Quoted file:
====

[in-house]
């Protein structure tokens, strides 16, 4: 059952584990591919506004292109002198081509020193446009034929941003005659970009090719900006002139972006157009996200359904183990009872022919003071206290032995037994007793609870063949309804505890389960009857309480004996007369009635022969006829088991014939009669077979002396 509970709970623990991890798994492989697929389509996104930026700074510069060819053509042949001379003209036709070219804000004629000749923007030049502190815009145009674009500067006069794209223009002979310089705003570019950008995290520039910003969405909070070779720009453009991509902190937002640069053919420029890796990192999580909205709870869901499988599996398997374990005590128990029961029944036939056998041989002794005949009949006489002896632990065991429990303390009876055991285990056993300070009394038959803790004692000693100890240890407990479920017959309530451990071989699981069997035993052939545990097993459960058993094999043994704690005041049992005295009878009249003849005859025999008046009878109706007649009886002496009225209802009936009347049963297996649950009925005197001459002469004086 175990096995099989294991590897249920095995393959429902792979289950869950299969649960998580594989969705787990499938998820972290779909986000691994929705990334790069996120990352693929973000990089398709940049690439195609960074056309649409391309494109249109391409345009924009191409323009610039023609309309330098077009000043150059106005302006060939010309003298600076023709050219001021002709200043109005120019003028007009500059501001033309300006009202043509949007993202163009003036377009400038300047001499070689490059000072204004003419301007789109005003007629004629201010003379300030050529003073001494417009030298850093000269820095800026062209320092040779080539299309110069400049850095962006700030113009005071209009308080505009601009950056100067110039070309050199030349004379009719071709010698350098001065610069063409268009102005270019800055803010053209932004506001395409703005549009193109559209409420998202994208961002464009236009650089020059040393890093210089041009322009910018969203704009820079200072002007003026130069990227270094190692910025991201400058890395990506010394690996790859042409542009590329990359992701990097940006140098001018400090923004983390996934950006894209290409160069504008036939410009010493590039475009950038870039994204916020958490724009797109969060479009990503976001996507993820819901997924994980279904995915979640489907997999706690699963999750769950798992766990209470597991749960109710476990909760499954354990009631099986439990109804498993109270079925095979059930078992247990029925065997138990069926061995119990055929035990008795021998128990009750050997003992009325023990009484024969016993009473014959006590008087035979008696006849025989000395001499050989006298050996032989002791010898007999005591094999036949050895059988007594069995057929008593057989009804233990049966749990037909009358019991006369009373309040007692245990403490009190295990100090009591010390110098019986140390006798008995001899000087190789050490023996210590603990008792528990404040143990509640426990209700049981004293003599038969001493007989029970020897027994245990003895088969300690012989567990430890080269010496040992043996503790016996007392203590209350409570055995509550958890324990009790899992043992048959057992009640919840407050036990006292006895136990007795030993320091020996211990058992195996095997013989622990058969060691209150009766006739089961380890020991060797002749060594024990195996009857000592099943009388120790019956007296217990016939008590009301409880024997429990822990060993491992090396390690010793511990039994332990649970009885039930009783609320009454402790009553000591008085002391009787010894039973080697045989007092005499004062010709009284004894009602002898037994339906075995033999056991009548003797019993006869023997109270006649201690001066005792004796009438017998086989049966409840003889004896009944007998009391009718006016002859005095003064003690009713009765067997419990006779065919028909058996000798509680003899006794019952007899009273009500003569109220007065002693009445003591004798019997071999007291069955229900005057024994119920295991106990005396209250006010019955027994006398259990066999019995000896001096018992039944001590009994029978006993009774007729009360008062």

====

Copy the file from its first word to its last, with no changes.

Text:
[in-house]
């Protein structure tokens, strides 16, 4: 059952584990591919506004292109002198081509020193446009034929941003005659970009090719900006002139972006157009996200359904183990009872022919003071206290032995037994007793609870063949309804505890389960009857309480004996007369009635022969006829088991014939009669077979002396 509970709970623990991890798994492989697929389509996104930026700074510069060819053509042949001379003209036709070219804000004629000749923007030049502190815009145009674009500067006069794209223009002979310089705003570019950008995290520039910003969405909070070779720009453009991509902190937002640069053919420029890796990192999580909205709870869901499988599996398997374990005590128990029961029944036939056998041989002794005949009949006489002896632990065991429990303390009876055991285990056993300070009394038959803790004692000693100890240890407990479920017959309530451990071989699981069997035993052939545990097993459960058993094999043994704690005041049992005295009878009249003849005859025999008046009878109706007649009886002496009225209802009936009347049963297996649950009925005197001459002469004086 175990096995099989294991590897249920095995393959429902792979289950869950299969649960998580594989969705787990499938998820972290779909986000691994929705990334790069996120990352693929973000990089398709940049690439195609960074056309649409391309494109249109391409345009924009191409323009610039023609309309330098077009000043150059106005302006060939010309003298600076023709050219001021002709200043109005120019003028007009500059501001033309300006009202043509949007993202163009003036377009400038300047001499070689490059000072204004003419301007789109005003007629004629201010003379300030050529003073001494417009030298850093000269820095800026062209320092040779080539299309110069400049850095962006700030113009005071209009308080505009601009950056100067110039070309050199030349004379009719071709010698350098001065610069063409268009102005270019800055803010053209932004506001395409703005549009193109559209409420998202994208961002464009236009650089020059040393890093210089041009322009910018969203704009820079200072002007003026130069990227270094190692910025991201400058890395990506010394690996790859042409542009590329990359992701990097940006140098001018400090923004983390996934950006894209290409160069504008036939410009010493590039475009950038870039994204916020958490724009797109969060479009990503976001996507993820819901997924994980279904995915979640489907997999706690699963999750769950798992766990209470597991749960109710476990909760499954354990009631099986439990109804498993109270079925095979059930078992247990029925065997138990069926061995119990055929035990008795021998128990009750050997003992009325023990009484024969016993009473014959006590008087035979008696006849025989000395001499050989006298050996032989002791010898007999005591094999036949050895059988007594069995057929008593057989009804233990049966749990037909009358019991006369009373309040007692245990403490009190295990100090009591010390110098019986140390006798008995001899000087190789050490023996210590603990008792528990404040143990509640426990209700049981004293003599038969001493007989029970020897027994245990003895088969300690012989567990430890080269010496040992043996503790016996007392203590209350409570055995509550958890324990009790899992043992048959057992009640919840407050036990006292006895136990007795030993320091020996211990058992195996095997013989622990058969060691209150009766006739089961380890020991060797002749060594024990195996009857000592099943009388120790019956007296217990016939008590009301409880024997429990822990060993491992090396390690010793511990039994332990649970009885039930009783609320009454402790009553000591008085002391009787010894039973080697045989007092005499004062010709009284004894009602002898037994339906075995033999056991009548003797019993006869023997109270006649201690001066005792004796009438017998086989049966409840003889004896009944007998009391009718006016002859005095003064003690009713009765067997419990006779065919028909058996000798509680003899006794019952007899009273009500003569109220007065002693009445003591004798019997071999007291069955229900005057024994119920295991106990005396209250006010019955027994006398259990066999019995000896001096018992039944001590009994029978006993009774007729009360008062």